Safeguarding Your Recovery Around The Holidays
The holidays can be a difficult time if you're in recovery. There are so many temptations and social pressure to join in the fun. Even normal drinkers get into trouble since there are so many opportunities to over-indulge.
Stay Connected to Meetings!
12 step programs such as AA, and Al-Anon provide consistent support since the risk of relapse is high around the holidays. Alcoholics Anonymous helps those wanting to get or stay sober, while Al-Anon gives support to their friends and families.
These groups are absolutely free and available worldwide. There are also online and phone meetings for those in more remote areas. During the holidays “marathon meetings” that run 24 hours around most major holidays to help members stay connected.
These meetings provide a much needed safety net when dealing with the challenging associated with the festivities. The added pressure to drink is a bad combination with unpleasant memories that makes the holidays extra challenging.
Prioritize Your Recovery & Pick Wisely
Planning out the holidays is your first task. Just because you've always gone to Aunt Mary's for Thanksgiving doesn't mean you have to this year. Recovery is all about making healthy choices. You may feel obligated to be with family and act like nothing has changed. But everything has!
I'm not suggesting you avoid family events. It's more about learning how to recognize high risk situations and plan accordingly. Write a list of an the holiday events that trigger the desire to use.
Decide what events you can handle and which ones are too overwhelming. Asking for guidance from other members plus your sponsor helps. Once you've made a plan, sandwich the holidays with lots of meetings.
When you can't go to meetings recovery podcasts can supplement - but not replace meetings in a pinch. These podcasts can make you feel instantly contented to your program when you're starting to sink emotionally. Check out Sobriety First and Stories of Recovery for a variety of recovery podcasts. There are several in iTunes too.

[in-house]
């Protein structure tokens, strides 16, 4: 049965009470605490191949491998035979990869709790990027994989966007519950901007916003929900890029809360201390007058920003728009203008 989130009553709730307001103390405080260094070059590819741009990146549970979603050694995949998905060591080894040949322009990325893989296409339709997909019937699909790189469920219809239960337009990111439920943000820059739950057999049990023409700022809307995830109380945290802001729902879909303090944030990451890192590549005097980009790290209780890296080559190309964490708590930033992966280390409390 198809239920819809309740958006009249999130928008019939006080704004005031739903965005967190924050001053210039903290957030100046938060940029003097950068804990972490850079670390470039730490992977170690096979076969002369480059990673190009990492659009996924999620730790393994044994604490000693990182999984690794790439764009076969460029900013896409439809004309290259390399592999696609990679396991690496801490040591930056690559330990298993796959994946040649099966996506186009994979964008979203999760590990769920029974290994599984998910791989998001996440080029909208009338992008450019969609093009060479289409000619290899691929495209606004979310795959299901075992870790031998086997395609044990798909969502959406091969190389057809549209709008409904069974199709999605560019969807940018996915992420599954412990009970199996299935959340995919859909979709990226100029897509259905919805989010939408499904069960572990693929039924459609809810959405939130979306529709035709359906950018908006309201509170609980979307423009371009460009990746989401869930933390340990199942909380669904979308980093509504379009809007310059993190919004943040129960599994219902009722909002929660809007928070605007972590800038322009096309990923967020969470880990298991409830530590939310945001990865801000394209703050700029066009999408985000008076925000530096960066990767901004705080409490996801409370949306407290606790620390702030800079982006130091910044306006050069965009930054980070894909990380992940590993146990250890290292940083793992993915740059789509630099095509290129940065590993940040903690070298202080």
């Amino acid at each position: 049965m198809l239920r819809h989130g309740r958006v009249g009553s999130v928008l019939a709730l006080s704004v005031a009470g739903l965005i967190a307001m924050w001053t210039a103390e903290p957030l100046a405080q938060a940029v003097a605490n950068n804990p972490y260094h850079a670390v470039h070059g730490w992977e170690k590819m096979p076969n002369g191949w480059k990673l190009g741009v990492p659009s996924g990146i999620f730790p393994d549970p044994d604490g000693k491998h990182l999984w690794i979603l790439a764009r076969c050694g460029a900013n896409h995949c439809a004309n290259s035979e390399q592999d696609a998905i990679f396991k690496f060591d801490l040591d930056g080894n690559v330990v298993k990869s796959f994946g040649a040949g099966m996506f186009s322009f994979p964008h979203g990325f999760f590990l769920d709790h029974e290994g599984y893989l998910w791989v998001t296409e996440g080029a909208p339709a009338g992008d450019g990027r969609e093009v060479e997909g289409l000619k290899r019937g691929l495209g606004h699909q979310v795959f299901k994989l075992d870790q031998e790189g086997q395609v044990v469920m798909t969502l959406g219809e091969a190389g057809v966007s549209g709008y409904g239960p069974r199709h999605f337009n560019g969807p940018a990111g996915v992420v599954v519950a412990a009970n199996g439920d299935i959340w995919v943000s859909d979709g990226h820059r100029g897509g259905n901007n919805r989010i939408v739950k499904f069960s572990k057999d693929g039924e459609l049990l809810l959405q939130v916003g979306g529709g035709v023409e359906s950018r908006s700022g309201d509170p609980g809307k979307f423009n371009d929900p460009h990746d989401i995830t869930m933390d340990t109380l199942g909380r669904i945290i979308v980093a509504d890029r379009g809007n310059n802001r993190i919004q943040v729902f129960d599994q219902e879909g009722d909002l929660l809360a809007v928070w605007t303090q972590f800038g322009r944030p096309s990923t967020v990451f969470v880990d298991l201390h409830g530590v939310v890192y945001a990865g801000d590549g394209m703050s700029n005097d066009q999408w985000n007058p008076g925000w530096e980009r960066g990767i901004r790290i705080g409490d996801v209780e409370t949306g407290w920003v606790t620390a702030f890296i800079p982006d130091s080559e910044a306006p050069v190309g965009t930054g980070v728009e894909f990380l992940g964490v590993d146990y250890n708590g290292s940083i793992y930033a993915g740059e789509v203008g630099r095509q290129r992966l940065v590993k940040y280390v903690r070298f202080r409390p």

Manage Your Relapse Triggers
If you’ve experienced relapsed before, write out what was happening at the time that may have contributed to it. You can always learn from a slip if you’re willing to dissect what went wrong. That way the slip serves as a valuable lesson.
Next, make a list of what your triggers are that would make you want to use. Here are some common relapse triggers:
Being with old friends that still drink and use
Going to any family or social event that focuses on drinking
Stress and difficult feelings that are difficult to manage
Feelings of loss or grief
Hiding or pretending you are not an addict
Old family hurts that aren't healed
The Power of Sponsorship
Helping others is a vital part of recovering from addiction. It's a "we" program for a reason. Trying to work the program alone doesn't work. It's too easy to convince yourself that you don't really need to attend meetings anymore or get a sponsor. The desire to do it yourself creates isolation. And that becomes the gateway to using again.
On the flip side, sponsorship is like having your own private mentor. They walk you through the 12 steps and give individualized support. When you're the sponsor, working with others gets you out of yourself. You find yourself saying things to your sponsee that YOU need to hear. Sponsees become your lifeline of accountability.
No one sponsors because they have to - you sponsor because you need to remember the principles of honesty, humility, powerlessness and surrender. As you support each other, that reinforces your own recovery.
Working The Steps
If holidays are difficult, working the steps can promote some healing about past hurts. Try writing a mini fourth step on a challenging situation.
Here's a list of questions to get you started.
Write about what's bothering you about the holidays.
How does this fear/resentment/hurt impact you?
What assumptions are you making that are likely based on the past?
Find your part in the situation.
What could do differently to have a better outcome?
Writing everything out on paper helps safeguard your recovery. Often, journaling provokes old emotions that have been buried. It's like an emotional cleanse before heading into the holidays.
Although the holidays can be a challenging time, take advantage of the many things 12 step program have to offer. Look for sober holiday events to connect with others and experience sober fun. Attend a marathon meeting to avoid isolation. You might be surprised at how much better you feel remembering what happened the next morning without guilt or remorse. That gives a sense of relief that no substance can offer!
I’ve created a private resource library including 20 Ways to Detach When You Need A Break and 15 Steps to Setting Healthy Boundaries plus lots more! Click the image to get access now!